J. L. BELL is a Massachusetts writer who specializes in (among other things) the start of the American Revolution in and around Boston. He is particularly interested in the experiences of children in 1765-75. He has published scholarly papers and popular articles for both children and adults. He was consultant for an episode of History Detectives, and contributed to a display at Minute Man National Historic Park.

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Monday, March 03, 2014

Painting the Legend

The Skinner auction house reports that that watercolor I’ve been discussing sold for $39,975, above the estimate. I hope its new owner is pleased with the painting and the little historical mystery it brings.

Thinking about what makes an artifact interesting reminded me of a story I noted back in 2006, right after I started this blog. As reported by National Public Radio and the New Yorker, the story started in 1975 when Alexander McBurney, a doctor in Rhode Island, bought the painting shown here.

A picture of a Revolutionary-era black mariner in uniform is extremely rare, and this images was reproduced in various books over the following decades. For example, in The Unknown American Revolution Gary Nash speculated that a sailor commissioned it after a lucrative privateering voyage.

About 2005 the Fraunces Tavern Museum in New York was planning an exhibit on “Fighting for Freedom: Black Patriots and Loyalists.” McBurney sent the canvas out for restoration before loaning it to that exhibit.

But the restoration by Peter Williams revealed that the sailor’s face and brown skin had been painted over a rather ordinary portrait of a Royal Navy officer, probably in the late 1900s. The N.P.R. link includes before-and-after images of the mariner’s hand. The original face was unsalvageable.

Dr. McBurney then asked Williams to restore the canvas to how it looked when he’d bought it, with the face of a fictitious black man. Though he knew that face had no historical authenticity, over the years he’d become fond of it. And he had a much better story.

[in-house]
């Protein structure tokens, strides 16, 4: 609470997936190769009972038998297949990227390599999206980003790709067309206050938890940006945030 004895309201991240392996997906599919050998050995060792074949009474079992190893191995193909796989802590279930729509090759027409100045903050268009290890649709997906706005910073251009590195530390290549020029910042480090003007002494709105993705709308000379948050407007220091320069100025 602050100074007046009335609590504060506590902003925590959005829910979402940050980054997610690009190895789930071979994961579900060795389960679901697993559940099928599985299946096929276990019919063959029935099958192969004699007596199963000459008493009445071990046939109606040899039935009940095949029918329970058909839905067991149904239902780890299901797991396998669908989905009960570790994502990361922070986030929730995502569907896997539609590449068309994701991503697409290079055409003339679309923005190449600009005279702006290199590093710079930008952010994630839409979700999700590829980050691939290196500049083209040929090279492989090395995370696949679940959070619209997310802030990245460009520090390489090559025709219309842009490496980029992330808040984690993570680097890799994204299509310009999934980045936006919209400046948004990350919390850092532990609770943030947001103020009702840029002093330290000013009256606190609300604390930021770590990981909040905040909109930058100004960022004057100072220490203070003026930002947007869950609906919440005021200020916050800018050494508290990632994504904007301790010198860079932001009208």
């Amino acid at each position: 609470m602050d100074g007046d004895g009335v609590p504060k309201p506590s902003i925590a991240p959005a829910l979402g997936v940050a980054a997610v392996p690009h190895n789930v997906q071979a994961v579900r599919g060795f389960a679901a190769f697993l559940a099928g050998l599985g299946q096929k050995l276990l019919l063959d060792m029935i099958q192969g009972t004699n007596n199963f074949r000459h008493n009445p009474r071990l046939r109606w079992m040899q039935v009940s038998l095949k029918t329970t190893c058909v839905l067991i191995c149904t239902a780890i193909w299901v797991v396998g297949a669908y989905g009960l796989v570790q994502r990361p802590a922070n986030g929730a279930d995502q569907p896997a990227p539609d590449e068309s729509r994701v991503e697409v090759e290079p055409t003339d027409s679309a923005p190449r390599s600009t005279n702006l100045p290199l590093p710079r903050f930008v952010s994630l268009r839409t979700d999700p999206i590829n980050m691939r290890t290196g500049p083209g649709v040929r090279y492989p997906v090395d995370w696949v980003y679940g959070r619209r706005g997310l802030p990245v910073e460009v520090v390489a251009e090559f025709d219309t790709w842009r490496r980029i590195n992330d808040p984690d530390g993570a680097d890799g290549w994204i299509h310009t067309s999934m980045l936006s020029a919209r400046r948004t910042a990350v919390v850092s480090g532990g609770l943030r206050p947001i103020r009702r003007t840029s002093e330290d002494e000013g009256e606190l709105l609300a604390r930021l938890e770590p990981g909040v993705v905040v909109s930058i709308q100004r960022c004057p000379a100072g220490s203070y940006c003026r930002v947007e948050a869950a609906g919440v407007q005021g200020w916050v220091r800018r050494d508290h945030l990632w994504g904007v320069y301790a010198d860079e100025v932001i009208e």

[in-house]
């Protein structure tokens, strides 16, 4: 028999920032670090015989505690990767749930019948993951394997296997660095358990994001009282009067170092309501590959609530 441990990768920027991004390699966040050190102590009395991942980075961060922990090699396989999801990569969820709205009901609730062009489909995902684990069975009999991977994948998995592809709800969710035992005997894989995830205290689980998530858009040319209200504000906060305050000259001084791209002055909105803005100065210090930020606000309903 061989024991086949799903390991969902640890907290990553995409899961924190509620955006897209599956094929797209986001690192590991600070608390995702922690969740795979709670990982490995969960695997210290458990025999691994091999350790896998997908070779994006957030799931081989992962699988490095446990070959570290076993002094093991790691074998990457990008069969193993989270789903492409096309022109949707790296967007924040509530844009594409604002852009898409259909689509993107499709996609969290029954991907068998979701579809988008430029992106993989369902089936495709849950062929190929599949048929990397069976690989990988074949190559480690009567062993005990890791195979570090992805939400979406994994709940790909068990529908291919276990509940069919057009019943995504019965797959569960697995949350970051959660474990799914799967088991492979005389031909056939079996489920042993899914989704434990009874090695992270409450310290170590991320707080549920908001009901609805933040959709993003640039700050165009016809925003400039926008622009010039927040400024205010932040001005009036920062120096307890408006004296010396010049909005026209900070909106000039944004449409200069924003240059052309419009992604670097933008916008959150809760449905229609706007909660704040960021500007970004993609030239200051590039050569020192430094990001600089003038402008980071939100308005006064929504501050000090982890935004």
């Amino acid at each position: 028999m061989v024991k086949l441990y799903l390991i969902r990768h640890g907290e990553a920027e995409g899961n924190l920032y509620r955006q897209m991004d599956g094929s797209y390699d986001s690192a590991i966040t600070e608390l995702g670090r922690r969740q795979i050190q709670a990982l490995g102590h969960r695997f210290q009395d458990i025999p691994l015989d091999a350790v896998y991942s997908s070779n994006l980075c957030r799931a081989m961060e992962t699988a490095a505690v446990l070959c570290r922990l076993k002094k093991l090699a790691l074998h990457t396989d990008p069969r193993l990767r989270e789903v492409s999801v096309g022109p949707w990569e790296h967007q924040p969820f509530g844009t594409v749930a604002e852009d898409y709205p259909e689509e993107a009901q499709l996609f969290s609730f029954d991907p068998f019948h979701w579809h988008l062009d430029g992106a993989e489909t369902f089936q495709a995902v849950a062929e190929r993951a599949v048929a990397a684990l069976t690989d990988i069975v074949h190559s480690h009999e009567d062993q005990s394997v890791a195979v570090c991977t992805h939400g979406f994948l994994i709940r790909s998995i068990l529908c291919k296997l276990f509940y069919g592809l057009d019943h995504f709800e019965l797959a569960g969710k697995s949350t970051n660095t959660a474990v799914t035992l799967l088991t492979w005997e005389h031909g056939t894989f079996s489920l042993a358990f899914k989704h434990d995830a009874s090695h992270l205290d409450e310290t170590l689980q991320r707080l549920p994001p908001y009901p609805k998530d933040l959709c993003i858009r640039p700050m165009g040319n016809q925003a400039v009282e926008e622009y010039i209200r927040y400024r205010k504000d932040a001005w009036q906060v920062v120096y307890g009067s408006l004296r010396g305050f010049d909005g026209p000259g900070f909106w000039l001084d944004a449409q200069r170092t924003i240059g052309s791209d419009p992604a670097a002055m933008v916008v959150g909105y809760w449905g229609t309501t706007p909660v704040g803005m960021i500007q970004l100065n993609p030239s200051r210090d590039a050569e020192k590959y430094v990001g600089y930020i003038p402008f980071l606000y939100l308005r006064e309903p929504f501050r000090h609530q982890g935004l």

J. L. Bell said...

Don Hagist tells me that the painted eyes above watched over the Revolutionary War historian Christian McBurney during his youth. So even a fictional face can provide inspiration.

Mary Jean Adams said...

This only makes the painting more of a mystery. I can understand why a black man might commission a painting of himself after a privateering venture. But why would someone turn a painting of a white man into a black man? I suppose there are all kinds of possible answers, but we'll probably never know for sure?

Anonymous said...

Just pondering... there could be many extant portraits of men that underneath have a likenesses of another man.
-Chris H. of Woburn

J. L. Bell said...

People think the faking was done in the early 1970s as the Bicentennial and the civil rights movement were inspiring new interest in blacks in Revolutionary America. There were lots of middling portraits of unidentified naval officers, but a portrait of a black man in naval uniform was extraordinary and therefore more striking and valuable.

The relatively few genuine artifacts showing men and women of African descent not only made surviving examples more collectible, they may also have made it harder to determine which were fake. For example, what seems to be a genuine image of an African-American soldier from Rhode Island has a caricatured face, making this painting's unrealistic face seem more authentic.